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Water Supply and Sanitation Collaborative Council

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Water Supply and Sanitation Collaborative Council
Address: 
15, Chemin Louis-Dunant
Geneva, GE 1202
Switzerland
Phone: +41 22 560 8181
Organization type: 
International Organisations

The Water Supply and Sanitation Collaborative Council (WSSCC) is a United Nations-hosted partnership and membership organization founded in 1990 whose vision is a world in which everyone, everywhere is able to practice safe sanitation and hygiene with dignity. WSSCC contributes to national, regional and global efforts to improve sanitation and hygiene in ways that accelerate women’s empowerment, education, health and other positive human development outcomes. WSSCC focuses particularly on poor and vulnerable people and works mainly in support of governments and their citizens in Sub-Saharan Africa, South Asia and Southeast Asia, where the sanitation and hygiene needs are the greatest. WSSCC’s work supports direct implementation programmes that deliver sanitation and hygiene improvements at scale. It also drives policy advocacy, evidence collection, national coordination and knowledge sharing to engender sanitation and hygiene services that are inclusive and promote equality and non-discrimination.

WSSCC spent the 1990s providing much-needed thematic networking and knowledge building around Water, Sanitation and Hygiene (WASH). In the 2000s, WSSCC concentrated on advocacy and support of a nascent network of WASH coalitions in developing countries and put together a membership base. A new strategy in 2007 turned WSSCC’s focus to sanitation and hygiene – left behind issues in the MDG era. In the 2010s, this shift saw sanitation and hygiene programmes supported by the Global Sanitation Fund successfully enable 15 million people to end open defecation and influenced others to adopt similar approaches. WSSCC also spearheaded a growing international movement to ‘leave no one behind’ by advocating for better policies and practices that benefitted women and girls, the elderly, the disabled, LGBTQ communities, and others. WSSCC is now poised to help the countries where it is active to achieve universal coverage not only for sanitation and hygiene, but also for education, health and more. In all of this, WSSCC recognizes the leadership and ownership of national and local governments in planning and implementing an SDG agenda that works for them.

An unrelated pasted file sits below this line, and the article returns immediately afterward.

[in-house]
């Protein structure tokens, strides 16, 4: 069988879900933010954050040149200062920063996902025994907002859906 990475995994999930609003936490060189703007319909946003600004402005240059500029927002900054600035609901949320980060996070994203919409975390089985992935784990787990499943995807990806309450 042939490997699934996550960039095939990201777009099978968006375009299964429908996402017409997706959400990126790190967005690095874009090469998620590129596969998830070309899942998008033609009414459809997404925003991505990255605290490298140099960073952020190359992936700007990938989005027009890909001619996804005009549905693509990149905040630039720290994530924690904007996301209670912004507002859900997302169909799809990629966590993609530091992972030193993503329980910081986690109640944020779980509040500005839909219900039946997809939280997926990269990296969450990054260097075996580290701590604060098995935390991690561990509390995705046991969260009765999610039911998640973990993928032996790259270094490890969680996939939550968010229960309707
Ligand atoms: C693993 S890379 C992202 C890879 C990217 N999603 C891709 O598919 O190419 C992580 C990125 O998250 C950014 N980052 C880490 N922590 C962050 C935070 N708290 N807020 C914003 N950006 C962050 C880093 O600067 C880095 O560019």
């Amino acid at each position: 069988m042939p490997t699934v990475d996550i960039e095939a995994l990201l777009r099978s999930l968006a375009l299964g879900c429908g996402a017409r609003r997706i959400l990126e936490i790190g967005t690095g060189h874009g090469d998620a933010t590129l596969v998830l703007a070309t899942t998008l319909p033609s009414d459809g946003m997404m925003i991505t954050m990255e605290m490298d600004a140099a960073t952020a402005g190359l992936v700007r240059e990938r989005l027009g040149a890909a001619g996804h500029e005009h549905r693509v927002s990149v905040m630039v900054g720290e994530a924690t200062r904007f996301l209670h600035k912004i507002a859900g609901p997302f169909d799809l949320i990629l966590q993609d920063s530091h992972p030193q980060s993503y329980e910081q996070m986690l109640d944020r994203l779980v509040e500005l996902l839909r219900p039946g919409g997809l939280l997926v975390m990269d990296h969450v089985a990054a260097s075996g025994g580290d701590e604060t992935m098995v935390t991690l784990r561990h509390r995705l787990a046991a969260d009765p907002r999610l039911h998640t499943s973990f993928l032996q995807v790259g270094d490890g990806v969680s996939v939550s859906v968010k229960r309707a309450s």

Between 2017 and 2020, WSSCC will

  • Increase its emphasis on establishing sanitation and hygiene policies and practices that leave no one behind, with continued commitment to promote equality for poor, marginalized and vulnerable people, and specific attention to empowering women and girls through, for example, improved menstrual hygiene management
  • Support partners to achieve their targets not only for Sustainable Development Goal (SDG) 6.2, but also to promote sanitation and hygiene to advance other related SDGs such as health, education, nutrition, women’s empowerment, poverty reduction, climate change mitigation, urbanization and others
  • Expand its role as a partner with governments, organizations and private companies to promote sanitation and hygiene in ways that are country-led, country-owned and that bring about positive health, education and livelihood outcomes
  • Continue its role as convenor at all levels. WSSCC will continue to support the global WASH agenda to minimise fragmentation, while advocating for country-owned policy outcomes and enabling environments, and at the same time ensure that governments, local communities and individuals are empowered to improve their own sanitation situations
  • Facilitate evidence-based learning, particularly with in-country and South-to-South exchange, and leverage opportunities for learning 
  • Through its Global Sanitation Fund, continue to develop effective large-scale sanitation and hygiene models that deliver equitable and sustainable sanitation and hygiene access for millions of people, that ensure use and maintenance, and maximize value for money
  • Expand its work to assist the poorest and most vulnerable in newly urban areas, and in areas impacted by climate change 
  • ”” Upgrade technical and capacity development  support to its members and partners to maximize outcomes. This includes continued support to monitoring and evaluation